Hung parliament

Cathy Madden and Dr Nicholas Horne, Politics and Public Administration Section

After a general election the party that holds a majority of the 150 seats in the House of Representatives normally forms government. By convention the Governor-General commissions the person who holds the confidence of the House as Prime Minister to lead the government. Normally there is no problem in identifying this person as he or she is the leader of the political party which holds a majority of seats on the floor of the House.

The 2010 election is remarkable for its close result, with neither of the major parties reaching the required 76 seats in the House to form government. This is known as a hung parliament. The Australian Constitution does not specifically deal with the situation of a hung parliament. According to constitutional experts, hung parliaments are resolved by a set of unwritten rules or conventions inherited from the United Kingdom.


The 2010 election left Julia Gillard as ‘caretaker’ Prime Minister while negotiations took place as to which party would form government. Before an election result is clear, convention requires that the Governor-General act on the advice of the caretaker Prime Minister. Generally, the Governor-General should act contrary to that advice only where the rules have not been followed—for example where a Prime Minister sought to stay on despite having lost majority support in the House of Representatives. In such a case the Governor-General could dismiss the Prime Minister and commission a new government. In the event that a new government could not be commissioned, the Governor-General would need to call another election.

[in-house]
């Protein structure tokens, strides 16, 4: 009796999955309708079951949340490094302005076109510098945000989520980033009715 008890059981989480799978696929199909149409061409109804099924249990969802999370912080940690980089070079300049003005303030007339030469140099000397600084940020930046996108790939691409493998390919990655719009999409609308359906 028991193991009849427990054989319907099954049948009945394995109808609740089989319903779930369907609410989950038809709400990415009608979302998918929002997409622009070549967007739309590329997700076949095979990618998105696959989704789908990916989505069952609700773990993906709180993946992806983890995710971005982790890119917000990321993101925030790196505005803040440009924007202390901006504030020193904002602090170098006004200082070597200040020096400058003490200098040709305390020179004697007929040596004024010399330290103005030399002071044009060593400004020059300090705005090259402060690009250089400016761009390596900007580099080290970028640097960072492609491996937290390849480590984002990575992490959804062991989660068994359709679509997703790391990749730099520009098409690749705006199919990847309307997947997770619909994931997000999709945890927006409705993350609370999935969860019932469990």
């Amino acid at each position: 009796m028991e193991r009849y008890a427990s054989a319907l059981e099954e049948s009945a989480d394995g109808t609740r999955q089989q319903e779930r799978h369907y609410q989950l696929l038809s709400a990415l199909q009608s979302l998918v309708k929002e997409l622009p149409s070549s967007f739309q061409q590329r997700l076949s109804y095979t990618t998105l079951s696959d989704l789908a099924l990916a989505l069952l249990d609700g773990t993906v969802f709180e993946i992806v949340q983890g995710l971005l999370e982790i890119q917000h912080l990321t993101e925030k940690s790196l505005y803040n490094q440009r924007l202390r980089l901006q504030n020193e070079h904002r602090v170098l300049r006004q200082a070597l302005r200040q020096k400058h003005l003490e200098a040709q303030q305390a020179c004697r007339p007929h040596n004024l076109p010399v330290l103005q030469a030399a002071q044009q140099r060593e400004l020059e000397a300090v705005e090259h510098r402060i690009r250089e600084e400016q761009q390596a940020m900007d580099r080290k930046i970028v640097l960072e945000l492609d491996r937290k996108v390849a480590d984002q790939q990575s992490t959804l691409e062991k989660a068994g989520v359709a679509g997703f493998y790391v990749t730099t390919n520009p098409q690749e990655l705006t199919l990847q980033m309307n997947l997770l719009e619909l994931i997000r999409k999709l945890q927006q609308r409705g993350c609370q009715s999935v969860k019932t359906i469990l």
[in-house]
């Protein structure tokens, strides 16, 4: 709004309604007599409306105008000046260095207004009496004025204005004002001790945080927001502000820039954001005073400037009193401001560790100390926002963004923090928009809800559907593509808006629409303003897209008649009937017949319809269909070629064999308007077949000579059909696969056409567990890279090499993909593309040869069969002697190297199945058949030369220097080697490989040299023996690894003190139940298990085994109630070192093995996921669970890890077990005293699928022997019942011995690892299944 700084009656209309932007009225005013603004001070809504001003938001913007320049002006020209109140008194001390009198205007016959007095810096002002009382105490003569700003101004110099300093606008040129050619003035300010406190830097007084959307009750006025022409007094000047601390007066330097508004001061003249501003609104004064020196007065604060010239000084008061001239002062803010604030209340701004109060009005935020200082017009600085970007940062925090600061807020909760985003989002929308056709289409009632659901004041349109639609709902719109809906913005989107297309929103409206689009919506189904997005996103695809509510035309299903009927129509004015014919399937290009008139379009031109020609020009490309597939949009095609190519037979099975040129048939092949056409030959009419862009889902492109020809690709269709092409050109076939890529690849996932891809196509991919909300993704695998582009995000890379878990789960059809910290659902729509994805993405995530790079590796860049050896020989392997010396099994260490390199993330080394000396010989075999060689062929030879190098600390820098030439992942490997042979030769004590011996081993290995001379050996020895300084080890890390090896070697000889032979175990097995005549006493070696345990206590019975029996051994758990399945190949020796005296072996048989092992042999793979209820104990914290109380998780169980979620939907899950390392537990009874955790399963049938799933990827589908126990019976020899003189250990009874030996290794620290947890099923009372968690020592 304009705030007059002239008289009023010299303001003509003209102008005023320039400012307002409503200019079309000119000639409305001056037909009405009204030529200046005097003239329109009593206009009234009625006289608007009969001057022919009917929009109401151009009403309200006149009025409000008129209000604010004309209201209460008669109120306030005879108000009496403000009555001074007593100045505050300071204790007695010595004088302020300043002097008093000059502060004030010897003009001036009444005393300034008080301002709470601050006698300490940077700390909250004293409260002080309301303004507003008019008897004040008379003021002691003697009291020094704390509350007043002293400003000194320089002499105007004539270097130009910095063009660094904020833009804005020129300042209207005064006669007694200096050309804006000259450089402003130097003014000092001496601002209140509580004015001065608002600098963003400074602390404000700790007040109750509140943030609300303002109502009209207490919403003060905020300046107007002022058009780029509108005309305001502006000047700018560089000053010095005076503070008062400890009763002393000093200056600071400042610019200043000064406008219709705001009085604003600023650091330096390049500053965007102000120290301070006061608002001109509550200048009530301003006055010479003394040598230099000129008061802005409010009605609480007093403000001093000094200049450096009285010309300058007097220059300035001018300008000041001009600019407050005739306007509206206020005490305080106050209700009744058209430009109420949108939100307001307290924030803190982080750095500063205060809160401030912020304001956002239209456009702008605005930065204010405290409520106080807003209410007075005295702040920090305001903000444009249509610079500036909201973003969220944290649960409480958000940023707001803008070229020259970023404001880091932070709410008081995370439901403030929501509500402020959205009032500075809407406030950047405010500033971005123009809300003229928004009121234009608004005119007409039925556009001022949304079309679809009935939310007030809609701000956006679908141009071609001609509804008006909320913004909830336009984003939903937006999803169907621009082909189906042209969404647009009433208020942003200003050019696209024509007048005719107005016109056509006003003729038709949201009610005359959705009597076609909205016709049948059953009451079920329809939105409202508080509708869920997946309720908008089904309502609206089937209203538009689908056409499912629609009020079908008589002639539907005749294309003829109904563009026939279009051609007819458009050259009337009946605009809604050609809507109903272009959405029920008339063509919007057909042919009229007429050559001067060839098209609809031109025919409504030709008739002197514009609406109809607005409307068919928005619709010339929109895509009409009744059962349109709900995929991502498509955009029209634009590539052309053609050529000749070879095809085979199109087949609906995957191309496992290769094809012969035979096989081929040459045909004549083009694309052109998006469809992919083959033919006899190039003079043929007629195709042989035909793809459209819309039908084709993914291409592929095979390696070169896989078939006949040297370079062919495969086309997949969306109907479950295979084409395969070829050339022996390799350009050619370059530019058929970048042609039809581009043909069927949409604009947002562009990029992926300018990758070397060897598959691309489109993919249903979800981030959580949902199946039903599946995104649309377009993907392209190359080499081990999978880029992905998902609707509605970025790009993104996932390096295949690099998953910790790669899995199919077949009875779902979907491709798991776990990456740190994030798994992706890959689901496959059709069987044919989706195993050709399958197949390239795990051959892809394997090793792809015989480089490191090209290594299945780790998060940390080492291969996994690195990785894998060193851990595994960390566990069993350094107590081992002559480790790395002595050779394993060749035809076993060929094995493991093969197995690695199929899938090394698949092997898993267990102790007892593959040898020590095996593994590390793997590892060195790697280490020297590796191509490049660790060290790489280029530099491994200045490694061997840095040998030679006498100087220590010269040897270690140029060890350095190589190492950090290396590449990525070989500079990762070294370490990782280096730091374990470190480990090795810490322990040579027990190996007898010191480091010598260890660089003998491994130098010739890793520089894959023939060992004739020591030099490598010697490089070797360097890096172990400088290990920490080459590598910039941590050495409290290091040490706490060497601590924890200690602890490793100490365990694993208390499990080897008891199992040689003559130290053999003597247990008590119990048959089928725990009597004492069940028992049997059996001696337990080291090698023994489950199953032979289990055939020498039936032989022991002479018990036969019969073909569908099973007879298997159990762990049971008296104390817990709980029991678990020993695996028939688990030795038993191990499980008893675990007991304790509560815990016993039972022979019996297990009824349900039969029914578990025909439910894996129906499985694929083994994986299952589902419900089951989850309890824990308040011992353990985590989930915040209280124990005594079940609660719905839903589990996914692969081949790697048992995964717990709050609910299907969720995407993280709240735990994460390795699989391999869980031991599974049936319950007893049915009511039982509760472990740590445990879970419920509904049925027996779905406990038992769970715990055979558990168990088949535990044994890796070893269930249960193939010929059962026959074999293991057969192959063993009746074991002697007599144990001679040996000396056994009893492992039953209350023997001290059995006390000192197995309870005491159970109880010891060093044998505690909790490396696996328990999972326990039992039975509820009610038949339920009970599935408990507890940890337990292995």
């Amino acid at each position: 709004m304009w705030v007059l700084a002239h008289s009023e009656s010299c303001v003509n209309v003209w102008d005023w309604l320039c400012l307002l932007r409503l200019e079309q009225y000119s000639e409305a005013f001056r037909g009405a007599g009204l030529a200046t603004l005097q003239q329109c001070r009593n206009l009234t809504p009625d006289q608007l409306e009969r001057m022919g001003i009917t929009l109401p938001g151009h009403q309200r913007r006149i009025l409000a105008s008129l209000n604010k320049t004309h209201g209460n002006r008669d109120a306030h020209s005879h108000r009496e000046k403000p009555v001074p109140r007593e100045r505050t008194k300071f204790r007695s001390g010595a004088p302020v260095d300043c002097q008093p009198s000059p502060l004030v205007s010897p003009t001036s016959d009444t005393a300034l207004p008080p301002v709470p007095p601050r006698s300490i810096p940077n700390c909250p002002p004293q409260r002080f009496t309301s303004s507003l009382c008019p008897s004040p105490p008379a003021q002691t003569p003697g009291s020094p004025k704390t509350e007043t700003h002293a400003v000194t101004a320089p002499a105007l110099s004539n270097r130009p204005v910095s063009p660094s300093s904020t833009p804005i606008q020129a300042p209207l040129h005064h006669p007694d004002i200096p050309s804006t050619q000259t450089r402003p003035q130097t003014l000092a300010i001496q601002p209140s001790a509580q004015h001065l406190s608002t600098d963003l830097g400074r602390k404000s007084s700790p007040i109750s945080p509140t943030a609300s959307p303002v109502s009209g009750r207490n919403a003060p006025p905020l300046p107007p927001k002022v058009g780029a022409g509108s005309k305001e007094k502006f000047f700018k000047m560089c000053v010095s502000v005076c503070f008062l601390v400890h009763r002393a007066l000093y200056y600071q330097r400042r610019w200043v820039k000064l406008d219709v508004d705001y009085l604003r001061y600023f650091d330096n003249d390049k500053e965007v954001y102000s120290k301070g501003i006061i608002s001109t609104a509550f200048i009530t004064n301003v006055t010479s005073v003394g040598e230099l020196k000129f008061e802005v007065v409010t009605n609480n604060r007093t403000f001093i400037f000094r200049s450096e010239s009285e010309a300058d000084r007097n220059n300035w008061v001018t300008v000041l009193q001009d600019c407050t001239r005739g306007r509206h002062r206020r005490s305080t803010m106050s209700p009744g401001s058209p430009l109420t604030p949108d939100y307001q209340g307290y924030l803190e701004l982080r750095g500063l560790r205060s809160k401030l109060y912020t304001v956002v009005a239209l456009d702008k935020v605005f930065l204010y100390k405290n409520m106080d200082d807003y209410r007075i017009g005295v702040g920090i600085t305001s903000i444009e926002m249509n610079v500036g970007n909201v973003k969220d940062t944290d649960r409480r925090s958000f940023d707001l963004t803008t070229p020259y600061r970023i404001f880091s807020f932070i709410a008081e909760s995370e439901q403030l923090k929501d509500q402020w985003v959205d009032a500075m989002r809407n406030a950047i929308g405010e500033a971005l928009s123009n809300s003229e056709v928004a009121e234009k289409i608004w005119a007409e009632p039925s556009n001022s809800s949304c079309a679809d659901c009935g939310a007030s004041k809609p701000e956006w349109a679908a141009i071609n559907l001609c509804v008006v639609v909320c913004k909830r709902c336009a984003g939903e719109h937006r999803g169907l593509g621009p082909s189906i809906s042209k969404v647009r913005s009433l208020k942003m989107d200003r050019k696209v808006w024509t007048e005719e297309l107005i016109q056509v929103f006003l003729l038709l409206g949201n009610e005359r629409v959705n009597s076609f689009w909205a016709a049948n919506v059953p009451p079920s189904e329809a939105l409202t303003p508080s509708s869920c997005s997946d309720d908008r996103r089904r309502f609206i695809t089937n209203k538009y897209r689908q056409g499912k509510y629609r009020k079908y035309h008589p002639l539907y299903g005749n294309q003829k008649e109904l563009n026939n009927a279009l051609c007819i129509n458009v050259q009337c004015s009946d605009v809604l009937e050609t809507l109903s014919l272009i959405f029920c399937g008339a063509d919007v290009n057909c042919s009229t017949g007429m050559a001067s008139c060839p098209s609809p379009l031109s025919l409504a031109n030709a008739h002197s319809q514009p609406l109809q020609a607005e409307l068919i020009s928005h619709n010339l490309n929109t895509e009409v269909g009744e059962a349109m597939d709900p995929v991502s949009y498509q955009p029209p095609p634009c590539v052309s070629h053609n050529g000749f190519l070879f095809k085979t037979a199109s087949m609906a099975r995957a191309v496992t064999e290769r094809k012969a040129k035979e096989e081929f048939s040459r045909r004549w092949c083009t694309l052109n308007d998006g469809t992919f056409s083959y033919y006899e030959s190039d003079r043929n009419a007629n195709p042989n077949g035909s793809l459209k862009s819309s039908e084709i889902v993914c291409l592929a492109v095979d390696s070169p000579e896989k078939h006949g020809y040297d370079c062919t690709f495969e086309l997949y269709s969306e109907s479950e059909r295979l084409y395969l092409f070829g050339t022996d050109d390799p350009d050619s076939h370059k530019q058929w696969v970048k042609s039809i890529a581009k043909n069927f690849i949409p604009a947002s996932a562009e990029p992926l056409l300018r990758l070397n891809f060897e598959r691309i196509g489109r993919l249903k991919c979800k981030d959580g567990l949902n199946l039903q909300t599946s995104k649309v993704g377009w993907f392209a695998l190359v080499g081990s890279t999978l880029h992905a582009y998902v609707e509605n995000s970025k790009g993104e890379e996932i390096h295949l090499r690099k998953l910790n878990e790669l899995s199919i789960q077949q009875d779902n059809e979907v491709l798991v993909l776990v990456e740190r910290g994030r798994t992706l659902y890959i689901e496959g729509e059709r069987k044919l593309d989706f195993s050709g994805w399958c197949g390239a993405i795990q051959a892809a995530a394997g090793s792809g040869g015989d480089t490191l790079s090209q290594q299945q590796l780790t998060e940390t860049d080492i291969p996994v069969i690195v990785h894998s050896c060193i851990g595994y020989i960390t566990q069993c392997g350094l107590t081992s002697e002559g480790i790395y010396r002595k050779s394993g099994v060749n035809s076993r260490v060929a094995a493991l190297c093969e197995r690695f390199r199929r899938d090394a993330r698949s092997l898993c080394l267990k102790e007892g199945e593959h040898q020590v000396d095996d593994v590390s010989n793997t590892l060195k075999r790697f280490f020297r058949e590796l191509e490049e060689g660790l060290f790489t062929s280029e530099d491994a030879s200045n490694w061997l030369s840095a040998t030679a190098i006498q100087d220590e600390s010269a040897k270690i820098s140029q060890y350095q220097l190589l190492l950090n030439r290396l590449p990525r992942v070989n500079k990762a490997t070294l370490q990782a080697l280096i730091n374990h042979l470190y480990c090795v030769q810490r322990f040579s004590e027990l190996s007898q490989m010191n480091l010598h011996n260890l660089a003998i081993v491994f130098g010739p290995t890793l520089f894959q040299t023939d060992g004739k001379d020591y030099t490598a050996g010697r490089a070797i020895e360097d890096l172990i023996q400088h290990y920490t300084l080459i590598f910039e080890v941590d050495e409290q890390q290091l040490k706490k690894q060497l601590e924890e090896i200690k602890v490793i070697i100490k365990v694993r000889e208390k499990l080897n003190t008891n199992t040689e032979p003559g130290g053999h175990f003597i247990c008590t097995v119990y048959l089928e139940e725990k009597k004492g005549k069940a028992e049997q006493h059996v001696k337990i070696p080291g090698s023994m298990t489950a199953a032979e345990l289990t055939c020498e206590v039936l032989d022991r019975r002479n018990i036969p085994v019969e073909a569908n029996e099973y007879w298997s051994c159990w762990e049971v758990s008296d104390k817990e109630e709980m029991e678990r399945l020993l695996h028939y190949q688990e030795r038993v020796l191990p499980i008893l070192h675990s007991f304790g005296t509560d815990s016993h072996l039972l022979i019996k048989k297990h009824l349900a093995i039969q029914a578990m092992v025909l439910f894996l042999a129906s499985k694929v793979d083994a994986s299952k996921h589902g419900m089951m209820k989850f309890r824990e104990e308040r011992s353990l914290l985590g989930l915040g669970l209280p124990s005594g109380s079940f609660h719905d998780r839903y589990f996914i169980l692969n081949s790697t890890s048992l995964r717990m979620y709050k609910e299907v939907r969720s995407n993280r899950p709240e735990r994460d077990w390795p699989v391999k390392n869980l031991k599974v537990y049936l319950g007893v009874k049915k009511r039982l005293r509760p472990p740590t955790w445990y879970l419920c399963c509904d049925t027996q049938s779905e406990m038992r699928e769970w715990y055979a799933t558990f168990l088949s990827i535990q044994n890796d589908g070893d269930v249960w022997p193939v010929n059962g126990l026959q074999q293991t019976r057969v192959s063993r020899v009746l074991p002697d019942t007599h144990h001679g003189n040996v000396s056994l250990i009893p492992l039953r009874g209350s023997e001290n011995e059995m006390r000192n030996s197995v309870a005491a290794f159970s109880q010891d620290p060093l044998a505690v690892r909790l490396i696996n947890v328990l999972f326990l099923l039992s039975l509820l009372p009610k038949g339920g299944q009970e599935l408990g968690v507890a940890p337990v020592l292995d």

Once the election result becomes clear an incumbent Prime Minister must, by convention, resign if another party wins a majority of seats in the House of Representatives. In Australia it appears to be the custom for the resigning Prime Minister to advise the Governor-General to commission the leader of the majority party to form a government.